Very importantly, there are several crayfish sold in the trade as Blue lobsters, not all of which are Cherax quadricarinatus. Not all blue lobsters are legal! Procambarus alleni, an illegal species from North America, is often sold under this name by shops who are unaware of the legislation.

The measures serve to protect our native White clawed crayfish, Austropotamobius pallipes, which has suffered as a result of the introduction of non-natives like the Signal crayfish.

The native crayfish has been suffering from a disease called crayfish plague, which was probably introduced by exotic crayfish that escaped from crayfish farms where they are bred for the table. (Crayfish are very tasty - Pret a Manger do a superb crayfish and rocket sandwich if you want to try it).

Strangely, there's a funny loophole here in that it's currently legal to import banned crayfish from the EU, even though they can't be legally kept upon arrival. The Fish Health Inspectorate is attempting to stop this trade and can remove crayfish from consignments and could visit premises to seize illegally kept specimens.

If you already own a crayfish and are unsure whether it is a Red-claw, there is an identification guide on the eFishBusiness website:

Before buying (or selling) a crayfish always check the above guide to ensure that the species is legal to keep in the UK! Many of those seen in shops are not.

What do the aquatic trade think about the changes?

Although everyone we spoke to agreed that something needs to be done in order to protect our native freshwater fish stocks, many thought that the new legislation was rather restrictive.

The Ornamental Aquatic Trade Association (OATA) was consulted during the preparation of the legislation. It has particularly strong feelings about the proposed Scottish order, which intends not to issue general licences for a wide range of coldwater fishes. OATA believes that some of the comparisons made in the risk assessments have been unfair and that some species, like the Pumpkinseed, Lepomis gibbosus, should be covered by a general licence.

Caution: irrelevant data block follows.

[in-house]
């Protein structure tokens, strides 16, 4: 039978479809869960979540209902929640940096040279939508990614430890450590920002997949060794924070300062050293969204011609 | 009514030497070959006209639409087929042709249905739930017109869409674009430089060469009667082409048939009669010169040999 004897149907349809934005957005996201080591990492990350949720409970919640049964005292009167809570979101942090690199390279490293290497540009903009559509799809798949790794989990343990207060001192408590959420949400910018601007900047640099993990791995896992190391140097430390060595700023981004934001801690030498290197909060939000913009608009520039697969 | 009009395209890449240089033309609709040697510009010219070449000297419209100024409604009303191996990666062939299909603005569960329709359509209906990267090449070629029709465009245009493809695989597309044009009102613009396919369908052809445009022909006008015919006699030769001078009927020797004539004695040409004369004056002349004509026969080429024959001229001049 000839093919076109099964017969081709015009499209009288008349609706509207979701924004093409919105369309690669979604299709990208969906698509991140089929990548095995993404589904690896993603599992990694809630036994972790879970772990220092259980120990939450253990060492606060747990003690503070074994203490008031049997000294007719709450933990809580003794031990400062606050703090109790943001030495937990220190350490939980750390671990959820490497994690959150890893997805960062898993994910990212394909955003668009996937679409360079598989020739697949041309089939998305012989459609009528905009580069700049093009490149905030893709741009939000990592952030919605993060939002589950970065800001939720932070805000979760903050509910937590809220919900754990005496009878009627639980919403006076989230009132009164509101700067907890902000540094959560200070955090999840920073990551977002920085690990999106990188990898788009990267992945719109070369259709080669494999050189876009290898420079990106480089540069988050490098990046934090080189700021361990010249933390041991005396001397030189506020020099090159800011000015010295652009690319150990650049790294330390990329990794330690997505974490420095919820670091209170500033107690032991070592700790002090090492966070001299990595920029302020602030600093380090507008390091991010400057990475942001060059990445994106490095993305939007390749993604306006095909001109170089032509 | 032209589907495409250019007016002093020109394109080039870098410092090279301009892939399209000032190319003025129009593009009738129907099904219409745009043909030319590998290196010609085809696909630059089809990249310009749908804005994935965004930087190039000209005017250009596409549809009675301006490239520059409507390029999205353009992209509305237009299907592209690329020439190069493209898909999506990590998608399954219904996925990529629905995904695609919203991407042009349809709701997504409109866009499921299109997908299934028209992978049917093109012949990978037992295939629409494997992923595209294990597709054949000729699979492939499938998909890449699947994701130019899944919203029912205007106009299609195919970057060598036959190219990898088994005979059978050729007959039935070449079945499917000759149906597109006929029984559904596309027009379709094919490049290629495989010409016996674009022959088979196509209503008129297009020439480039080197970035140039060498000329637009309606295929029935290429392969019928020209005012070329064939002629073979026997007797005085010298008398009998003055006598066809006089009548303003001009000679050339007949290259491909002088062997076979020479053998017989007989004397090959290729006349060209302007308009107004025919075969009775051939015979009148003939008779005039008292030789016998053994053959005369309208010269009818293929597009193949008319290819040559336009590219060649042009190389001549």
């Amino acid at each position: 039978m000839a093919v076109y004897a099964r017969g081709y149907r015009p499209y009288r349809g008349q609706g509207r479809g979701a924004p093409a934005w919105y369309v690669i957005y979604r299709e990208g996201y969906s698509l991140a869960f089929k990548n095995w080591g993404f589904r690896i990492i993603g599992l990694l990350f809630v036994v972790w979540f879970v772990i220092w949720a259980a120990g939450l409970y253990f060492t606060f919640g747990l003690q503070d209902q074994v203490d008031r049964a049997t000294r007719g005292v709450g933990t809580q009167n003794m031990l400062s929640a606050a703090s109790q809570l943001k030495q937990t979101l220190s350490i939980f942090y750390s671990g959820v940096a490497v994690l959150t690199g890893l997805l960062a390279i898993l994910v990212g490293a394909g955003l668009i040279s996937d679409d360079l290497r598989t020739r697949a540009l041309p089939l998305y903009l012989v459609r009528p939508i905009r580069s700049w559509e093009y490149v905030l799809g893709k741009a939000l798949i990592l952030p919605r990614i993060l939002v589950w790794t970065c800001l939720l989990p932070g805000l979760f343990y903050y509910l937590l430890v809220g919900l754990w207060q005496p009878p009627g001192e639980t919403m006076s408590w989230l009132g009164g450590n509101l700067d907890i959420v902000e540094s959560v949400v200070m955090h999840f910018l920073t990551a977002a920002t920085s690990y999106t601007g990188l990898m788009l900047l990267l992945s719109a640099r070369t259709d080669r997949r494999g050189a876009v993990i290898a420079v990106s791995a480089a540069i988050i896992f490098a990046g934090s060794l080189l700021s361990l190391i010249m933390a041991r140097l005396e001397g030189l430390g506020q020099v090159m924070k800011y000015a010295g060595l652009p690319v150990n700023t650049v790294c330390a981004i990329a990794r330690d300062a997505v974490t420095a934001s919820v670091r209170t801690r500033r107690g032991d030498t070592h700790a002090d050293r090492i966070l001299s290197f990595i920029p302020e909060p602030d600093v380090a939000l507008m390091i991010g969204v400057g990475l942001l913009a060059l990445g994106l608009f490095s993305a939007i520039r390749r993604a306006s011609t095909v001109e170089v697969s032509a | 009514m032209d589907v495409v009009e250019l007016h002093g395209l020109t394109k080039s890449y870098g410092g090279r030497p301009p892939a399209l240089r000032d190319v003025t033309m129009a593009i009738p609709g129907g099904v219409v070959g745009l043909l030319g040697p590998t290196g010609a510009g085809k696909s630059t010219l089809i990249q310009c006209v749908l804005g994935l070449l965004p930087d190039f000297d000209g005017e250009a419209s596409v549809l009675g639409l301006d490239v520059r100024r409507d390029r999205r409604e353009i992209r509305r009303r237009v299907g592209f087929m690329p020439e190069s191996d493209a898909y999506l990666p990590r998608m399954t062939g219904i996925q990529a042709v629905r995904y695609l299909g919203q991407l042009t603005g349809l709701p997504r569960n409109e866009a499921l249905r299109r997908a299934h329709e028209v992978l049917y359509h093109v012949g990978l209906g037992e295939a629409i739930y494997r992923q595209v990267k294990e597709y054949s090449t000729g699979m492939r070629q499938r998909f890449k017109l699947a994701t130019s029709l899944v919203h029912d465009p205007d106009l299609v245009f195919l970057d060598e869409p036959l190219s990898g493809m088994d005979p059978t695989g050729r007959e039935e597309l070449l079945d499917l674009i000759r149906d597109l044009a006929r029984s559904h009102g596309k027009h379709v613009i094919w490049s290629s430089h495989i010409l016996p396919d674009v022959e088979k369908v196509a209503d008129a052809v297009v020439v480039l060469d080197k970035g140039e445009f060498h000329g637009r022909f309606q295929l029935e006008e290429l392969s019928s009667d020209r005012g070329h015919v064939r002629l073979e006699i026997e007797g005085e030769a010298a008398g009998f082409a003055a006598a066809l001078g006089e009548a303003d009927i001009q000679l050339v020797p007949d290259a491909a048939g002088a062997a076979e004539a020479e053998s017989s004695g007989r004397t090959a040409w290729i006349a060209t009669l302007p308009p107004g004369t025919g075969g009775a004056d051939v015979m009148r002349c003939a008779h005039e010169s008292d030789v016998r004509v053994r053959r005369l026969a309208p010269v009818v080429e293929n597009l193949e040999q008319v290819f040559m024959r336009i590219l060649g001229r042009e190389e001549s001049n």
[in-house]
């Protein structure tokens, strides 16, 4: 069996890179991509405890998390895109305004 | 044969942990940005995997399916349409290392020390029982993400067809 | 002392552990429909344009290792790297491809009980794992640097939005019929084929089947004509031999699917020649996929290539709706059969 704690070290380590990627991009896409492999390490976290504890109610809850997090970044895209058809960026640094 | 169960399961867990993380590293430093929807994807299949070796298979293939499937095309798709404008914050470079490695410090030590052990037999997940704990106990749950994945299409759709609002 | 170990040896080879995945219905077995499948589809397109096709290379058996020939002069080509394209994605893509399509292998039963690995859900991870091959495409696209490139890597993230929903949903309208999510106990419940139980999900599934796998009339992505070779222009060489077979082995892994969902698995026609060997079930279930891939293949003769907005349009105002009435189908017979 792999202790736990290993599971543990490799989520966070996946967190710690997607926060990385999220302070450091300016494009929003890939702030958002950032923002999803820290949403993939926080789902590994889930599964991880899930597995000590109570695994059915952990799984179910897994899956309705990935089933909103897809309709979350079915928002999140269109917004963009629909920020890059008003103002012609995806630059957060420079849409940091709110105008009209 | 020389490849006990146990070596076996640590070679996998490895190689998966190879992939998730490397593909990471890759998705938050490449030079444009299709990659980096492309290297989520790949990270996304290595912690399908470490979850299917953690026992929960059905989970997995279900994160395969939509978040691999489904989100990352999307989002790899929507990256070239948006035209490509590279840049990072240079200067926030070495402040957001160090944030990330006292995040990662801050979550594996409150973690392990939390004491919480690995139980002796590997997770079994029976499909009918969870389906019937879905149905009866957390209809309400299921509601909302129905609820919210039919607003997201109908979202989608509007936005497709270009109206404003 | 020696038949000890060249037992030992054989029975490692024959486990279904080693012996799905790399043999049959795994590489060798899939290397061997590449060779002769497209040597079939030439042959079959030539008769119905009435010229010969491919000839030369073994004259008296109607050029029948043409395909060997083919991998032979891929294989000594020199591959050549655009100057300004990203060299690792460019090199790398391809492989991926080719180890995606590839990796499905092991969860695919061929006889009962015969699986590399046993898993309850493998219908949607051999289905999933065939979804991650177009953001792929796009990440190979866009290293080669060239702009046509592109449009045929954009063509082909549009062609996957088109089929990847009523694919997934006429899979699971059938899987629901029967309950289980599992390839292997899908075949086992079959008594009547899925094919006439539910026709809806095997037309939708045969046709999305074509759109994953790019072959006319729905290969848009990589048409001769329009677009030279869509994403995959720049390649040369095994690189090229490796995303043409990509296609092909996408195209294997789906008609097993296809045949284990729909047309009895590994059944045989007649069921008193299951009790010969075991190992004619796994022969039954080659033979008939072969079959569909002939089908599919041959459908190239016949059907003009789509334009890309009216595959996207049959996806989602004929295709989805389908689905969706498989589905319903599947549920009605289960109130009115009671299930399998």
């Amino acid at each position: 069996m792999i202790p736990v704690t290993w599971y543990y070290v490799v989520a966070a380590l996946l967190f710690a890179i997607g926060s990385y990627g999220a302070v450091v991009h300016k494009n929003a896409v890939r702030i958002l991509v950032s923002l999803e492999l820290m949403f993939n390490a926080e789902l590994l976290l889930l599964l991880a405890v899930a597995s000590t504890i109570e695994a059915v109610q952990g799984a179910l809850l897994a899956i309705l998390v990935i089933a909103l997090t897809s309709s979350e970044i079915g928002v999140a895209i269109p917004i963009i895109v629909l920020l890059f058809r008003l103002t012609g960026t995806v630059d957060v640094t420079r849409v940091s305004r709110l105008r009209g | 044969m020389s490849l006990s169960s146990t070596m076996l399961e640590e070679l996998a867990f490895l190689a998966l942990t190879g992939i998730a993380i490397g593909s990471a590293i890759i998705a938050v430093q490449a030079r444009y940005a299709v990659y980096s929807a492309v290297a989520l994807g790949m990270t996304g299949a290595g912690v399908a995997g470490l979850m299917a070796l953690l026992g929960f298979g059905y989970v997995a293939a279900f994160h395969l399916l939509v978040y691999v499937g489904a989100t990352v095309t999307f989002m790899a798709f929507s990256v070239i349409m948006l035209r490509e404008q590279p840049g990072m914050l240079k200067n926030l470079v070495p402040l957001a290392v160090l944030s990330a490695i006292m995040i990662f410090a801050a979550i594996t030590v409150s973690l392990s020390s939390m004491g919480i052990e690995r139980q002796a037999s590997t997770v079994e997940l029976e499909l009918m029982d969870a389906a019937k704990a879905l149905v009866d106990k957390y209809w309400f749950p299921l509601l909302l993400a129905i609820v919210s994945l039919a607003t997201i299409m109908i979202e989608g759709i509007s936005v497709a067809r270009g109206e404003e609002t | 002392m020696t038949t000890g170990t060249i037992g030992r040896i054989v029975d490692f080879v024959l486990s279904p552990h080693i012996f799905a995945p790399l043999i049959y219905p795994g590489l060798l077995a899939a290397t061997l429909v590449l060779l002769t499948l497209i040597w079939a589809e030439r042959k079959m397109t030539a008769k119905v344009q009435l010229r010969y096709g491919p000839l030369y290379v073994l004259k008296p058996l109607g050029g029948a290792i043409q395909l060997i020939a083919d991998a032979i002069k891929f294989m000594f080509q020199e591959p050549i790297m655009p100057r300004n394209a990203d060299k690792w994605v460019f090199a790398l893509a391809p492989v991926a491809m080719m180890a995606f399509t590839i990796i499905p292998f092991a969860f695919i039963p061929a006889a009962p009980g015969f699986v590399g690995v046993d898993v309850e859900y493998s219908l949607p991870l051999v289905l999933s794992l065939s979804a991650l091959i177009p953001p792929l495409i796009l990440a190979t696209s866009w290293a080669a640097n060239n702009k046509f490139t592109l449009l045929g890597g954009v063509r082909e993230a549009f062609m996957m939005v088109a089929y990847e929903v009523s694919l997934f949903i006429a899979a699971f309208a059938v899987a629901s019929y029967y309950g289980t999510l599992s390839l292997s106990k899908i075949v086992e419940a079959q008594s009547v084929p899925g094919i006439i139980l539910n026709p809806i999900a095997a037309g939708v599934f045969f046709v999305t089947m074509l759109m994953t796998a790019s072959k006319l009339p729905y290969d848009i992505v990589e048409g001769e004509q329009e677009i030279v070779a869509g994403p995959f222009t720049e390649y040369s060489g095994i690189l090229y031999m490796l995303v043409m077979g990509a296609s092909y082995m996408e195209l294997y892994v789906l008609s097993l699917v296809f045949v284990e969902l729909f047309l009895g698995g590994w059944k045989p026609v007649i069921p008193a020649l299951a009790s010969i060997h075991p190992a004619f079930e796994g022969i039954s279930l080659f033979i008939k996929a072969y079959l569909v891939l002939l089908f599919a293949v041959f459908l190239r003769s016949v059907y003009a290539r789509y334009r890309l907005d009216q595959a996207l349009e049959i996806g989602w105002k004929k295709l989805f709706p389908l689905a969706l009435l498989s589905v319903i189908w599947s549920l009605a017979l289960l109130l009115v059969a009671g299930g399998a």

OATA also thinks that those species that can merely survive, and not breed, in the UK such as Myxocyprinus asiaticus shouldn't be listed. They also think the Rosy red minnow, Pimephales promelas, and the Red shiner, Cyprinella (Notropsis) lutrensis, should not require licences in Scotland.

What do I need to do?

If the species you keep or want to keep is covered by a general licence, as a fishkeeper you won't need to do anything - other than keep the fish responsibly. However, the shop that sells you the fish must first apply for and be granted a special licence in order to legally sell the fish.

If you already own one of the species which is not covered by a general licence, you'll need to contact Defra to apply for one.

If you are planning to buy a species which requires a licence, you'll need to be granted the licence first and then track down a dealer who is licensed to obtain the fish for you. The chances of finding such dealers are likely to be slim because the process of applying for a licence is likely to put many people off, effectively making the market for these fish even smaller.

As I mentioned earlier, it's unlikely to be a good economic proposition for your local shop to get in a load of licensed fish when hardly any of its customers are allowed to keep them.

How do I get a licence?

If you are a fishkeeper and want to keep something which isn't covered by a general licence, or you are in the aquatic trade and want to sell a fish covered by a general licence, you'll need to contact CEFAS and get an application form.

Licences are issued by Defra and are free of charge. Allow about two months for the application to be processed. You can get further information by calling Defra on 020 7238 5931.